Account Information: This score is based on how customers rate the ease of understanding and clarity of account information provided from their current primary financial institution.

Fees: This score is based on how customers rate experiences with their primary institution’s fee structures.

Account Activities: This score is based on how customers rate the various transaction methods used (as applicable) including in-person, ATM, online, automated phone, and phone transactions with a live representative for their current primary financial institution.

Problem Resolution: This score is based on how customers rate their problem resolution experience with their current primary financial institution.

While it appears that many of these are independent factors, usually the scores for a given bank are highly correlated.  There is significant consistency in how customers score a bank across all the factors (just look at the Power Circle Ratings at jdpower.com to see how obvious this is).  Customers who feel generally satisfied with their bank will score them well across all dimensions unless they have a significant experience that causes them to do otherwise.  In our research at Prime Performance, we find that customers who feel the bank employees are friendly, rate the bank higher on unrelated factors, such as wait time and even interest rates and fees.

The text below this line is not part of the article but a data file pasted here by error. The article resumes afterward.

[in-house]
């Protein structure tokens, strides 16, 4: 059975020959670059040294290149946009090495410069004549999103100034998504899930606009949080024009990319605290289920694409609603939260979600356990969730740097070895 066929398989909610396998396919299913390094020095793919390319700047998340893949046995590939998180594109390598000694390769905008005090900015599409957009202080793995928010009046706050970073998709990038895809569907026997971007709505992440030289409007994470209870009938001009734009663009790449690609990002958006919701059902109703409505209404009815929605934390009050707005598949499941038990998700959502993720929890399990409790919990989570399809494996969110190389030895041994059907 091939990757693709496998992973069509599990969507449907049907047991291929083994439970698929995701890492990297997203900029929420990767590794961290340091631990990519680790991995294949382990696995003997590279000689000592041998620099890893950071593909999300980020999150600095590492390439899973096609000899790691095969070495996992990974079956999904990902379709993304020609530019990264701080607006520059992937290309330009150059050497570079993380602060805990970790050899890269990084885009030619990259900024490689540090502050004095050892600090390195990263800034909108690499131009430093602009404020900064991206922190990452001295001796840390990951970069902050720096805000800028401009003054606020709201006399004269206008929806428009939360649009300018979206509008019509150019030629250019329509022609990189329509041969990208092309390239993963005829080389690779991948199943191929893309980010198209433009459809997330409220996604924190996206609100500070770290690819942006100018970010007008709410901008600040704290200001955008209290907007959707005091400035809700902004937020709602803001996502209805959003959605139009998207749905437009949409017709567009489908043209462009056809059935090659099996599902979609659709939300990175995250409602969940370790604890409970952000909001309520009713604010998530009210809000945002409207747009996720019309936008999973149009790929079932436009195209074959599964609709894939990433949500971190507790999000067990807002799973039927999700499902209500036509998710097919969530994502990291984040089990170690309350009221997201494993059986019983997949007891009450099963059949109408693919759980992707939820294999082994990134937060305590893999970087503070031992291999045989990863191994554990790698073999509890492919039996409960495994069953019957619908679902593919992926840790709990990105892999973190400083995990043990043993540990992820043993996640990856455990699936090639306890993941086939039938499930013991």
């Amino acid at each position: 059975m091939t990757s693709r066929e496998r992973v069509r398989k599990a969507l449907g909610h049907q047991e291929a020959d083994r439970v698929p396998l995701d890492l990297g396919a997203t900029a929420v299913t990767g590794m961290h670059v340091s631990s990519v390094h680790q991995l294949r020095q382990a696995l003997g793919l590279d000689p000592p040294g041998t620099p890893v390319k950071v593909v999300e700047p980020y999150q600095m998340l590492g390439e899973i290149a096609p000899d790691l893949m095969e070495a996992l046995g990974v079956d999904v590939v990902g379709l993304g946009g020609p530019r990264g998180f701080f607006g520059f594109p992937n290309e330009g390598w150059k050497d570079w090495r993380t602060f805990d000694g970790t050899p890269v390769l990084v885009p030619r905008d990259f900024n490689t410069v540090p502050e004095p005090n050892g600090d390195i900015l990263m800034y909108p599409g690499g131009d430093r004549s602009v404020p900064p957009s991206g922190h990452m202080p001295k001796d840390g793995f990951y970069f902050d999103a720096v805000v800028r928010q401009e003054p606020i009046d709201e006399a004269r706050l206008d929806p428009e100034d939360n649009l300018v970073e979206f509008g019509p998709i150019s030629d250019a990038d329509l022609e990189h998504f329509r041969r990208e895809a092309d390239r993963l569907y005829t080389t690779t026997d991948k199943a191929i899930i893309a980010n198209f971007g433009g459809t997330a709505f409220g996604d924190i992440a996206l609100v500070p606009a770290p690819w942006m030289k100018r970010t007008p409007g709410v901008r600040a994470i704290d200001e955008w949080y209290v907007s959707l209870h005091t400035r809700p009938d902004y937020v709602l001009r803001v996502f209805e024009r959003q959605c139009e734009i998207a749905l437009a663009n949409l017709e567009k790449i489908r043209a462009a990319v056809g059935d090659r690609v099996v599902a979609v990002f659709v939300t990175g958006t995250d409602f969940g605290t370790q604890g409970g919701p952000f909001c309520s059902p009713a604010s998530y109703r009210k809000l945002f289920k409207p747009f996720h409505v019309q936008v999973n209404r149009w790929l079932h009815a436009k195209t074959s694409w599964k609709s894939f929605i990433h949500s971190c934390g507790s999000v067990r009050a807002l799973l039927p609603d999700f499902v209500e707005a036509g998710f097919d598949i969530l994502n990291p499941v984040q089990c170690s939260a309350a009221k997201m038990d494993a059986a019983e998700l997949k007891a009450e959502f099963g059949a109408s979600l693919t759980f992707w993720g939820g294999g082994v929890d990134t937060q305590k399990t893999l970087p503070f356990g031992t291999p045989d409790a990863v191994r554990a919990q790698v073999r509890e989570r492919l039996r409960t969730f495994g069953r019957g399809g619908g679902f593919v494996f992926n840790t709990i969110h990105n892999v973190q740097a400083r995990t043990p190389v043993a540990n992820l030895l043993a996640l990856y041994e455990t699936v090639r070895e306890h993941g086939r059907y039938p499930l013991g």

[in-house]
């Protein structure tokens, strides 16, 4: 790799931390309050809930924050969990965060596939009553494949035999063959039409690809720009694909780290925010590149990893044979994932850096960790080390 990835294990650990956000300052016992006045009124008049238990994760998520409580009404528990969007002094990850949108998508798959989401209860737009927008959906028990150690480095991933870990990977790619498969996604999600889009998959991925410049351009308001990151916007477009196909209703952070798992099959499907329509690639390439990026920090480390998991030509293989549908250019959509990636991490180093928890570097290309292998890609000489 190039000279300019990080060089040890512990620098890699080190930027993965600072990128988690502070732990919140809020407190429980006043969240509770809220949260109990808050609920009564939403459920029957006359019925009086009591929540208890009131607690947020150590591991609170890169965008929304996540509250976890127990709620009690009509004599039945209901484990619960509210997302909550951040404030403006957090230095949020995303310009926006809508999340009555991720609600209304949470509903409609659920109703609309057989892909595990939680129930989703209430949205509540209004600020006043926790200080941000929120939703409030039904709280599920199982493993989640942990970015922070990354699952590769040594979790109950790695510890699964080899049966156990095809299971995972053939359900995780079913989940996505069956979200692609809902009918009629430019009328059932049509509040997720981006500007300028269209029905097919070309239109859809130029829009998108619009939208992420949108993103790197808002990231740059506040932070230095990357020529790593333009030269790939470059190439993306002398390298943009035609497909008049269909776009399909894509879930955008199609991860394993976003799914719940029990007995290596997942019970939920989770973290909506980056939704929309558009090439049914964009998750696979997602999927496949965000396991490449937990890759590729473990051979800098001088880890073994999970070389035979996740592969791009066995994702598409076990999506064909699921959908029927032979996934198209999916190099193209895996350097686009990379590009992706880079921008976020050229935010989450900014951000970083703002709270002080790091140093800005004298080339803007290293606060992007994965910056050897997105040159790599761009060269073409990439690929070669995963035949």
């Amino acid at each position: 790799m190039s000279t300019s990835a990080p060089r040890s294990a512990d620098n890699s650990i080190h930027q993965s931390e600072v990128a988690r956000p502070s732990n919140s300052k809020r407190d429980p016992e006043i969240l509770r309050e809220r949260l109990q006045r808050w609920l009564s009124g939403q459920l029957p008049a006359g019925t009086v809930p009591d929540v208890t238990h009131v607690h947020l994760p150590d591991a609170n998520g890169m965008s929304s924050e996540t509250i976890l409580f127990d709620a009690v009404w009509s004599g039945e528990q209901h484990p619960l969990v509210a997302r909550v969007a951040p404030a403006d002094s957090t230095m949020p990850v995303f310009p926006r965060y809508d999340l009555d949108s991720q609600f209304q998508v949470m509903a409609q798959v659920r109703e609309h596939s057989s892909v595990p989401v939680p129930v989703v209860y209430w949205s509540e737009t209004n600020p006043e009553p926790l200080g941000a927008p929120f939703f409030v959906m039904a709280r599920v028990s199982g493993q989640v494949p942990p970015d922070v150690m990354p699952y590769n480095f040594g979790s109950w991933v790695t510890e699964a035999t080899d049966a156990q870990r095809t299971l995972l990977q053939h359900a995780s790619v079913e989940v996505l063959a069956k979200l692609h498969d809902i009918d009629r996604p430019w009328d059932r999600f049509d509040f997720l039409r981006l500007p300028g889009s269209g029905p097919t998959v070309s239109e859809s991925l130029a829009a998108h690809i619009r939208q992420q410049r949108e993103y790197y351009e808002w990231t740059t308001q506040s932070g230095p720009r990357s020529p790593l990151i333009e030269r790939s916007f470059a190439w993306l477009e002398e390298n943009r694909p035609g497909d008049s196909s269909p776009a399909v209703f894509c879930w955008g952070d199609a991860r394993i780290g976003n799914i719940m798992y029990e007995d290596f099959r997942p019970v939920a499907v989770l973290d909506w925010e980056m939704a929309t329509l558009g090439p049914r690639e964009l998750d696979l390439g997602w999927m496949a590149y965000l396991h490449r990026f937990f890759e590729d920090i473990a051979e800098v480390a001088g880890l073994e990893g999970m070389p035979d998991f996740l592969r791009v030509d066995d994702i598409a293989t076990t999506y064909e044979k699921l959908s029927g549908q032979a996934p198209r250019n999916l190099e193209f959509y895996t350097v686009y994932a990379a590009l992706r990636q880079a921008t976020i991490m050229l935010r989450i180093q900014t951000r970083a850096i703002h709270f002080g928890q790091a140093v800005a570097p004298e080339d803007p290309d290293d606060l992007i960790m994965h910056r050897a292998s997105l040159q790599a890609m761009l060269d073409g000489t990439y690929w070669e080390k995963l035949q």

If you want to improve your bank’s score, or you did very well and want to make sure you maintain your high score, what should you do? Most of the highest scoring banks do not have the lowest fees, best interest rates, most locations, truly differentiated products or better alternative delivery channels.  As long as a bank is reasonably competitive in these areas, they often have a minimal effect on customer satisfaction.  Fixes in these areas can be very expensive, but the good news for banks is that there is a much more cost effective solution to increase customer satisfaction. Through experience with our clients that are included in the J.D. Power rankings, the banks that have succeeded have done so by having an unrelenting focus on their customers.  The logical starting point is in-branch transactions.  If you can’t satisfy your customers in-person, you will never be able to do so remotely or through technology.